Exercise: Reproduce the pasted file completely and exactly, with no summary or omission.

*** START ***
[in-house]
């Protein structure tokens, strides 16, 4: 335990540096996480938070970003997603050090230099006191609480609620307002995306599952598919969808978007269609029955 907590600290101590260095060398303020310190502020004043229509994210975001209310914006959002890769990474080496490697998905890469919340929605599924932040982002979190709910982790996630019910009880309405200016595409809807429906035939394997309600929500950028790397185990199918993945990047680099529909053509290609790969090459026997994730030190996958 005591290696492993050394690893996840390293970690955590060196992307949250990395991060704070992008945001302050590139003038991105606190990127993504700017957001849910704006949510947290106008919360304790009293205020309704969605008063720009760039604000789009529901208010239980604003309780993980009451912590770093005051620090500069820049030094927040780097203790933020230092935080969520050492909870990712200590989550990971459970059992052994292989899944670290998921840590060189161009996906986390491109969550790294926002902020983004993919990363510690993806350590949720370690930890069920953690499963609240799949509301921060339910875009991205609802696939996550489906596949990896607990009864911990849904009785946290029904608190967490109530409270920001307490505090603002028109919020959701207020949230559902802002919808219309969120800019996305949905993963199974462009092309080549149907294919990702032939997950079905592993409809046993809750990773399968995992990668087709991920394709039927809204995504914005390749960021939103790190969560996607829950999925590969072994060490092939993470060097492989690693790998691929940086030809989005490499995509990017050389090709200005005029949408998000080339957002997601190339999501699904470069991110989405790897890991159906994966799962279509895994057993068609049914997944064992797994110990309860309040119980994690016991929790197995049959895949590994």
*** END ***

[in-house]
């Protein structure tokens, strides 16, 4: 335990540096996480938070970003997603050090230099006191609480609620307002995306599952598919969808978007269609029955 907590600290101590260095060398303020310190502020004043229509994210975001209310914006959002890769990474080496490697998905890469919340929605599924932040982002979190709910982790996630019910009880309405200016595409809807429906035939394997309600929500950028790397185990199918993945990047680099529909053509290609790969090459026997994730030190996958 005591290696492993050394690893996840390293970690955590060196992307949250990395991060704070992008945001302050590139003038991105606190990127993504700017957001849910704006949510947290106008919360304790009293205020309704969605008063720009760039604000789009529901208010239980604003309780993980009451912590770093005051620090500069820049030094927040780097203790933020230092935080969520050492909870990712200590989550990971459970059992052994292989899944670290998921840590060189161009996906986390491109969550790294926002902020983004993919990363510690993806350590949720370690930890069920953690499963609240799949509301921060339910875009991205609802696939996550489906596949990896607990009864911990849904009785946290029904608190967490109530409270920001307490505090603002028109919020959701207020949230559902802002919808219309969120800019996305949905993963199974462009092309080549149907294919990702032939997950079905592993409809046993809750990773399968995992990668087709991920394709039927809204995504914005390749960021939103790190969560996607829950999925590969072994060490092939993470060097492989690693790998691929940086030809989005490499995509990017050389090709200005005029949408998000080339957002997601190339999501699904470069991110989405790897890991159906994966799962279509895994057993068609049914997944064992797994110990309860309040119980994690016991929790197995049959895949590994």